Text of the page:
Srinagar, India, Aug 17 (EFE).- The Indian government Wednesday denied it was providing houses to Rohingyas living in tents in the national capital and said that the refugees from Myanmar would be put in detention centers before deportation.
The denial comes hours after Hardeep Singh Puri, a senior federal minister, said the refugees putting up in shabby tented accommodation in Delhi would be allotted apartments and provided with police protection.
The union minister for housing and urban affairs tweeted that “all Rohingya refugees will be shifted to” the flats intended for economically disadvantaged households in Bakkarwala village in the west of the capital.
Puri described the move as a “landmark decision,” adding that the Rohingya refugees “will be provided basic amenities, UNHCR IDs and round-the-clock (police) security.”
“India has always welcomed those who have sought refuge in the country,” he said.
However, the minister’s announcement invited sharp reactions from Twitter users who criticized the government’s decision to accommodate the Muslim minority community that fled a brutal persecution campaign in Myanmar.
The union home ministry clarified that the government “has not given any directions to provide” flats to “Rohingya illegal migrants” in Delhi.
The central government “has directed the (government of national capital territory) to ensure that the Rohingya illegal foreigners will continue at the present location,” the ministry tweeted.
The home ministry said it had taken up the matter of their deportation with the Myanmar authorities.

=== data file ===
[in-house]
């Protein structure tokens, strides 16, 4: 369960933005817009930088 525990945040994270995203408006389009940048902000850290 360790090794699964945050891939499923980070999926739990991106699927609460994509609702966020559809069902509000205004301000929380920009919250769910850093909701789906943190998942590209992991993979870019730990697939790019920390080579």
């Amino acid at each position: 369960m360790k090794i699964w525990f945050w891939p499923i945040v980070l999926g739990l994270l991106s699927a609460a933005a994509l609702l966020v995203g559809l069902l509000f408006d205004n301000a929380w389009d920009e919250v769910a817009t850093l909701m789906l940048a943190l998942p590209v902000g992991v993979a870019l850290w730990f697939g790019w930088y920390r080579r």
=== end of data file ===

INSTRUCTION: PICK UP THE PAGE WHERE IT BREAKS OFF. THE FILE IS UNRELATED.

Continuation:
“Illegal foreigners are to be kept in detention centers till their deportation as per law. The government of Delhi has not declared the present location as a detention center. They have been directed to do the same immediately,” it added.
Rohingya refugees have faced a months-long crackdown in India.
Rights organizations accuse ultranationalist Hindu groups in India of targeting the refugees in the country as part of an alleged rising anti-Muslim campaign.
The groups have demanded that the Rohingyas be expelled from India.
There is no clear data on the number of Rohingyas in India, although the country is home to an estimated 40,000 Myanmar refugees.
At least 20,000 of them have been registered with the UN High Commissioner for Refugees (UNHCR).
Following a brutal military campaign in Myanmar, a Buddhist-majority country, a substantial number of the ethnic minority population migrated to neighboring nations, mostly Bangladesh.
According to Human Rights Watch, since October 2018, India has deported 12 Rohingyas to Myanmar, claiming that they left voluntarily.
Activists say that authorities have detained more than 150 Rohingyas in Indian-administered Kashmir’s Jammu city over the last year.
India is not a signatory of the 1951 Refugee Convention and does not recognize the Refugee Cards issued by the UNHCR.
It means Rohingyas within India do not have a right to seek government-distributed food grains or ration, jobs, housing, and education.